First, we’ve got goslings on the island in the pond at last, and I don’t think they’ve even gone for their first swim yet. There were none yesterday afternoon, and Dad was standing guard in his usual spot just offshore, but when I checked this morning, he was napping on the island for the first time I’ve ever seen, so I figured something must be up.
Sure enough, after a bit of waiting, look who snuck a peak at this big ol’ world. We don’t know who many there are yet, but based on the amount of jostling that was going on under that wing, I’d guess three at the minimum.
There wasn’t much else going on, and with a real-feel temperature of 42°, I didn’t guess that there’d be swimming any time soon, so I headed down to the river.
There a found on of the river geese families just waking up. Somebody was hungry!
And soon they were all up foraging, while Mom keeps a watchful eye on the sky. There’s been some hawks about lately.
Next, I checked on one of our nesting robins, and she was oddly perched over her nest.
Since she wasn’t actually incubating, I took a risk and nudged her off for a second to take a peak inside. Boy, I sure hope that’s how they are supposed to look. At least the other two have hatched, so that’s gotta be a good sign, right? As soon as I backed away, Mom went right back to it, and the other robin was just on her nest as usual.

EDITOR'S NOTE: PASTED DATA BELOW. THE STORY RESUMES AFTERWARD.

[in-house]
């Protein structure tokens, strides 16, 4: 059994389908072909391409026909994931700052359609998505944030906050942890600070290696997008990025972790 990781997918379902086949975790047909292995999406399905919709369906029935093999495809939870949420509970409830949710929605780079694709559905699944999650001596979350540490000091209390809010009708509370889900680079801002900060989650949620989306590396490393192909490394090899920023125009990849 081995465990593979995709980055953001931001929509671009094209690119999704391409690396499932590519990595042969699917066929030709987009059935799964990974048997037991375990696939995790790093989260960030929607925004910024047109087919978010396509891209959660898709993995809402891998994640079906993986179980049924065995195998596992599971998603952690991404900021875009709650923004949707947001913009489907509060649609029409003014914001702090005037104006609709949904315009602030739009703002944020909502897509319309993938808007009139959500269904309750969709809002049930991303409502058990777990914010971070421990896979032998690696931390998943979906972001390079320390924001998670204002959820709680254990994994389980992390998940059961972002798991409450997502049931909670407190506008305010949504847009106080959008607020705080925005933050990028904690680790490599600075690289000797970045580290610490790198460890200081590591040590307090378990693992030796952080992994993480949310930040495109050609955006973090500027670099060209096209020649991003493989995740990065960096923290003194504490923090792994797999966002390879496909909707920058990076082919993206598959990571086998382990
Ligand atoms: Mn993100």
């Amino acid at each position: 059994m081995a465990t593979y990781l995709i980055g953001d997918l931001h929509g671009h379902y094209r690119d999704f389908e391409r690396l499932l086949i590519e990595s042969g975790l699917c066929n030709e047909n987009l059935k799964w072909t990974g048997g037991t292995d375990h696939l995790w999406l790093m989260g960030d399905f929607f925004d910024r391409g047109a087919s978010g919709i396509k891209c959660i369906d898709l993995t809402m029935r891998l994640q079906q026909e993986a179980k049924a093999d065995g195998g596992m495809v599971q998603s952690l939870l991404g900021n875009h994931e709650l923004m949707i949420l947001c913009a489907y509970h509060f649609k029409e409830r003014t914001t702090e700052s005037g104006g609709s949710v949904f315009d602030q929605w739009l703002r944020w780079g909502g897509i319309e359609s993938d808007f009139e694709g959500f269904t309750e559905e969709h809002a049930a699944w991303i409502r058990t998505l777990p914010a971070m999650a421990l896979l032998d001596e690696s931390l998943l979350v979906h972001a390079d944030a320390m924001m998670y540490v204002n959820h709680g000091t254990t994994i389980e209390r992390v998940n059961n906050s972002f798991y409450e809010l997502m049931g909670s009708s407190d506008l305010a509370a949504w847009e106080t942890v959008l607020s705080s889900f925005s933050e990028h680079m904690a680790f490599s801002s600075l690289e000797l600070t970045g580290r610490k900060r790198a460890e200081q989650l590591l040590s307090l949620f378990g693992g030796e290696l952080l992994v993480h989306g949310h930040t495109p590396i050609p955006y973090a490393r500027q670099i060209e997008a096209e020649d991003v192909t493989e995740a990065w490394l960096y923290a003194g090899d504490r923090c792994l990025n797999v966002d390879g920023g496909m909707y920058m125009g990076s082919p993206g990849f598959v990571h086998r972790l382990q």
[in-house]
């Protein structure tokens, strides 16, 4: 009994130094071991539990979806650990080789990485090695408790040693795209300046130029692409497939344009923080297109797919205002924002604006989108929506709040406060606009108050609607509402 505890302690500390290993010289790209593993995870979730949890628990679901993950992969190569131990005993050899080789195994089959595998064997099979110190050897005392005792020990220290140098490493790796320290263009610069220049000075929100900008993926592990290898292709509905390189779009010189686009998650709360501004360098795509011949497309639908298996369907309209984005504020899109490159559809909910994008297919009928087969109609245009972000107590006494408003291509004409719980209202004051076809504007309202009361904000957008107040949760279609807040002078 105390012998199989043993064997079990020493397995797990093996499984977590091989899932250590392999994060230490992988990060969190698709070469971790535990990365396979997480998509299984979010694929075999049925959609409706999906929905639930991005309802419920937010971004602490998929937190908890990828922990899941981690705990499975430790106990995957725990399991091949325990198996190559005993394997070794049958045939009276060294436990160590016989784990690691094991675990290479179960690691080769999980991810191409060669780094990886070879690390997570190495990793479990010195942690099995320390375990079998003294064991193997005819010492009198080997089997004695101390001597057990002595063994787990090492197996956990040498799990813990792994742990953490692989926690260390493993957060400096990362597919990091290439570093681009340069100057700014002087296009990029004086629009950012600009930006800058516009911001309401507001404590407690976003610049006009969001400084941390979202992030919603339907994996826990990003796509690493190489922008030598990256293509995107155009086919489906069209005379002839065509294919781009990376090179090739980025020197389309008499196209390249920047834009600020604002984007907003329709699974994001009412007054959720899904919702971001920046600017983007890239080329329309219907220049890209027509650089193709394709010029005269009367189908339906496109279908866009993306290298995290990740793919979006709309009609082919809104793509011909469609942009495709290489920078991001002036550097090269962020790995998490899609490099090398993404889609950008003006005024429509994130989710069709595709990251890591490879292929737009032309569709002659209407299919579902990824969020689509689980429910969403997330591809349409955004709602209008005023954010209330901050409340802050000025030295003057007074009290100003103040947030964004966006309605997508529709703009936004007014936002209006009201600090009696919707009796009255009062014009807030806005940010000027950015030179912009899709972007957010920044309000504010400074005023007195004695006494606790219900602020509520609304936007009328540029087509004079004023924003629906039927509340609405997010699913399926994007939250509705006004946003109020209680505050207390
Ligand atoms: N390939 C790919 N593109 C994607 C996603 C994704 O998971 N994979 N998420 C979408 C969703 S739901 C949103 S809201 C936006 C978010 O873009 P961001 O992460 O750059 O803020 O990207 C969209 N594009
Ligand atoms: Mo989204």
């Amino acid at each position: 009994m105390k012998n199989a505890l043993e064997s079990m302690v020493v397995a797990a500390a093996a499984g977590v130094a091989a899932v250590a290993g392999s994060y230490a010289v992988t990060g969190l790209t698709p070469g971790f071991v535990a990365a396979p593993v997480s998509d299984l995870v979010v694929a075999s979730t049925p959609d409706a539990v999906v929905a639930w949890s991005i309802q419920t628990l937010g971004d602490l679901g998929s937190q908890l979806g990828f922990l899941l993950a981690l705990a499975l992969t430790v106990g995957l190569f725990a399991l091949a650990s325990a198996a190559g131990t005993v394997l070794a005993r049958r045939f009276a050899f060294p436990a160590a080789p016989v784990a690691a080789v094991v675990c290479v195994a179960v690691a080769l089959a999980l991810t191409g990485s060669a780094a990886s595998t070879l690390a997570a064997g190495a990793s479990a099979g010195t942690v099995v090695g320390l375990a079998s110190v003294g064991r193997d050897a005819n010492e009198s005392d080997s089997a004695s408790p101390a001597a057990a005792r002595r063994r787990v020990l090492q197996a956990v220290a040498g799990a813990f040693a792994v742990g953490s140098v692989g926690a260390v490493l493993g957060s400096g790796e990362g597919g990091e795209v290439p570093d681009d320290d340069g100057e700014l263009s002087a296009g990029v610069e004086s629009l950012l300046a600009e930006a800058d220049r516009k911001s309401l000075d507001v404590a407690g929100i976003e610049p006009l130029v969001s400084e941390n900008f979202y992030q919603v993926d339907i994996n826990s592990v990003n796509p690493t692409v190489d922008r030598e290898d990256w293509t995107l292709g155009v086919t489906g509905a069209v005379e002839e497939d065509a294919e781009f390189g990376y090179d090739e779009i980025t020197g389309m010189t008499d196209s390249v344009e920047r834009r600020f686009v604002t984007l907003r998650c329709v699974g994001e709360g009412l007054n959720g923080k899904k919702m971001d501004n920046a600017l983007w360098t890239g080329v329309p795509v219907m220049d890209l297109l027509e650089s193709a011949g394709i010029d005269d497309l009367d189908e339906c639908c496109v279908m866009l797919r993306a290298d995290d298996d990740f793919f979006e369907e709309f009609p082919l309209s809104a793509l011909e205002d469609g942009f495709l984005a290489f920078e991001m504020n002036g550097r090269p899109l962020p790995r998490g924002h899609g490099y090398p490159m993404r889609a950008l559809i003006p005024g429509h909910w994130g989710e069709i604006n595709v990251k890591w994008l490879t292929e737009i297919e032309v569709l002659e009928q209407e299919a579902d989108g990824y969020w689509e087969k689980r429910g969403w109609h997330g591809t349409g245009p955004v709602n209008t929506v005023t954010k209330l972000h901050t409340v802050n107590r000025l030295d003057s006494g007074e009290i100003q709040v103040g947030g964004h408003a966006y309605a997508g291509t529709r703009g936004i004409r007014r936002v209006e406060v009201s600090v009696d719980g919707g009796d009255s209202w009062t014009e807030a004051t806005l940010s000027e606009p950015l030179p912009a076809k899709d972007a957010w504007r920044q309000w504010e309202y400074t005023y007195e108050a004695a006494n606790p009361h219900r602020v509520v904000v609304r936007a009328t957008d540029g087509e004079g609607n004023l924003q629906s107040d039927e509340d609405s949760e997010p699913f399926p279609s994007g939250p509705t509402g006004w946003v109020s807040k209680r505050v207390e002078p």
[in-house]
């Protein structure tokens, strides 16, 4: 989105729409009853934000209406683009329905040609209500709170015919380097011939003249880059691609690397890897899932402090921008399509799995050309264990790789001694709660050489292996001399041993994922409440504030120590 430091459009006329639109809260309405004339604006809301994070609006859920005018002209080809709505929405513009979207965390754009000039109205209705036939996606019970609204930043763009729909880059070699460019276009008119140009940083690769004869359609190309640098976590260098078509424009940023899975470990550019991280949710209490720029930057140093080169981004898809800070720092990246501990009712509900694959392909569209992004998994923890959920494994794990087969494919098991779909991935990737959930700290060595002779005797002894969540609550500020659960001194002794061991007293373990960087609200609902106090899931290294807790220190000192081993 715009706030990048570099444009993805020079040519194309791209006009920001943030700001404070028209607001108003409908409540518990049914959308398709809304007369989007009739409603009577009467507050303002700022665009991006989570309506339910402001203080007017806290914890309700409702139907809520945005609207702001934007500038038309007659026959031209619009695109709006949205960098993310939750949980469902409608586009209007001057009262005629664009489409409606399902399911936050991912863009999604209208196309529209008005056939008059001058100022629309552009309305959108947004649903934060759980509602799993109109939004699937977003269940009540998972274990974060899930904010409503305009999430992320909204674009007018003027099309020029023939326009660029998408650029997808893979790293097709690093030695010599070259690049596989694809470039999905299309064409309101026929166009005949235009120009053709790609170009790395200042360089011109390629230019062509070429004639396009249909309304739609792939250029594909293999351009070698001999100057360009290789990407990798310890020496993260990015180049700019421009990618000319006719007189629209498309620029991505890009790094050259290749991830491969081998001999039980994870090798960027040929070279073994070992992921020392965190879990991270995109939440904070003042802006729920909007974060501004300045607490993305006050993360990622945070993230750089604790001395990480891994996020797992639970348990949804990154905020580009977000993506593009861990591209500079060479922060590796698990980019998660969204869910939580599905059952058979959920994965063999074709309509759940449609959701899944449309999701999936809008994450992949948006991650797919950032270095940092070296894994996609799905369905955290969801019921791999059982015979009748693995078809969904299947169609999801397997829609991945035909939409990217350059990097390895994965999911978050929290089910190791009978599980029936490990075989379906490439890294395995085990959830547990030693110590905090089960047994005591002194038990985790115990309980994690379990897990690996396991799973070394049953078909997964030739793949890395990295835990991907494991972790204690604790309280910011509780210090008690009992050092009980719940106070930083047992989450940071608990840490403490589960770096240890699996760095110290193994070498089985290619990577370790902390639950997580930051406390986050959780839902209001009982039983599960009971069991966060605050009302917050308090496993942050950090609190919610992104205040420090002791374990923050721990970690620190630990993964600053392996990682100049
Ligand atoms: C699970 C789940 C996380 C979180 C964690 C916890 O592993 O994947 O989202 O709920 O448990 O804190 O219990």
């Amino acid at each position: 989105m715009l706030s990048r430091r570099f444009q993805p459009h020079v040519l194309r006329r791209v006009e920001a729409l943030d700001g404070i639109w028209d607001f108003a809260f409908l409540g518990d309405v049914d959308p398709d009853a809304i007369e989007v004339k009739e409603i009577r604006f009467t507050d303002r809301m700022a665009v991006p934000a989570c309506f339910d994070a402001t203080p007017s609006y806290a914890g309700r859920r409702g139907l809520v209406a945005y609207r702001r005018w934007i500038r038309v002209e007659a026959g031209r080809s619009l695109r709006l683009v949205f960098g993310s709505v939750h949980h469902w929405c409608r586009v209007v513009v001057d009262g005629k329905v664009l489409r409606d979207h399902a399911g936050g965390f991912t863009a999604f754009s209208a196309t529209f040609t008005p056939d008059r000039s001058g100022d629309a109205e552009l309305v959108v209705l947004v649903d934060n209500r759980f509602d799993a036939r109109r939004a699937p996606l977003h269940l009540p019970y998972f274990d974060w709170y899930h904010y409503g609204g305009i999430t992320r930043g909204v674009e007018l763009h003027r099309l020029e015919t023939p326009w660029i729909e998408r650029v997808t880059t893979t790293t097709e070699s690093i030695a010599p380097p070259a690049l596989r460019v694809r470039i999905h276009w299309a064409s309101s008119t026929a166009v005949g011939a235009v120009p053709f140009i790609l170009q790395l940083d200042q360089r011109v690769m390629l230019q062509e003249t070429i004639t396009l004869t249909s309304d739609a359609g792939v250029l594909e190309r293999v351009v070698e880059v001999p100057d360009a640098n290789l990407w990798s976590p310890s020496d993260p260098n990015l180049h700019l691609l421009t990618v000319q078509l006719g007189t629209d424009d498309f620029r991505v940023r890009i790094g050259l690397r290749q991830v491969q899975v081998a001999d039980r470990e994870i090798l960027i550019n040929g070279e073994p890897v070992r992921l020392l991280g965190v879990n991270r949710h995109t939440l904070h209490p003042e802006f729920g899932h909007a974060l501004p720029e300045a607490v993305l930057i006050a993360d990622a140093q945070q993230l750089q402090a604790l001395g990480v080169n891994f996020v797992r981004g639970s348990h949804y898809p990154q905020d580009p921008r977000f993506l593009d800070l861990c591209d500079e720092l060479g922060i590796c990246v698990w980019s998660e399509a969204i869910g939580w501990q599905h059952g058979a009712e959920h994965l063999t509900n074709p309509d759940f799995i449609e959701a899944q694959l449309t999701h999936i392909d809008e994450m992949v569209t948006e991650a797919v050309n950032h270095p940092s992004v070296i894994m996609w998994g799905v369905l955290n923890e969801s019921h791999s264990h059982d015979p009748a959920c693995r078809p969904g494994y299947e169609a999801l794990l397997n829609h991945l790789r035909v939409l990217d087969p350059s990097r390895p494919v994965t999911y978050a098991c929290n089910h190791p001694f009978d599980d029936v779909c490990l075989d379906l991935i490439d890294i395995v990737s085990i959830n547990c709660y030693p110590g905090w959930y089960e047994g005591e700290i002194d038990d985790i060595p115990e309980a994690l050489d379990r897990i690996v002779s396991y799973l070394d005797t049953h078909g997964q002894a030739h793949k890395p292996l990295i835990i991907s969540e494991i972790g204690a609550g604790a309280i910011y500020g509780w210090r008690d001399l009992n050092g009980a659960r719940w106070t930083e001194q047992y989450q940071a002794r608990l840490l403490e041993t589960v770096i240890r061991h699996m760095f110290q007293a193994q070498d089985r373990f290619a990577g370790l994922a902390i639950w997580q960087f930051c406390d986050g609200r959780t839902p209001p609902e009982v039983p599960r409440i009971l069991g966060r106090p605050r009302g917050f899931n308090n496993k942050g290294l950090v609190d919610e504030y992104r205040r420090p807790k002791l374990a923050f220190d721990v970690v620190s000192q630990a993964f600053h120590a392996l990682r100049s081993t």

At the north end, I spotted two more goose families out for their morning swims already, and as I tried to take their picture with them both lined up just right, somebody photobombed the shot.
I thought it was one of the sandpipers we’ve already seen, but then a real sandpiper showed up to nudge it out of the way.
Ha! By the looks of those long yellow legs and the lack of streaking on the flanks, I’m gonna say we’ve got ourselves a lesser yellowlegs (Tringa flavipes) on its way from wintering along the Gulf of Mexico to breeding grounds along Hudson Bay. There were at least three of them filling up.
Then the sun went a way, so I headed back to the pond in case there were any new developments. On my way, I came across this handsome white-crowned sparrow (Zonotrichia leucophrys), also on its way to Hudson Bay and without any of the yellow displayed by the white-throated sparrow (Zonotrichia albicollis) who only has to fly a bit further north in Wisconsin and who we saw singing about Canada a couple of weeks ago.
I did notice a new flower up at the pond. Anybody know this one?
Oh, and before I forget, during the visit to the pond I mentioned above, I spotted a red-heard slider (Trachemys scripta elegans) finally up from its long winter slumber to compete with the painted turtles for prime spots on logs in the sun.
And finally, there was a black-and-white warbler (Mniotilta varia) just daring me to capture an image of it not moving.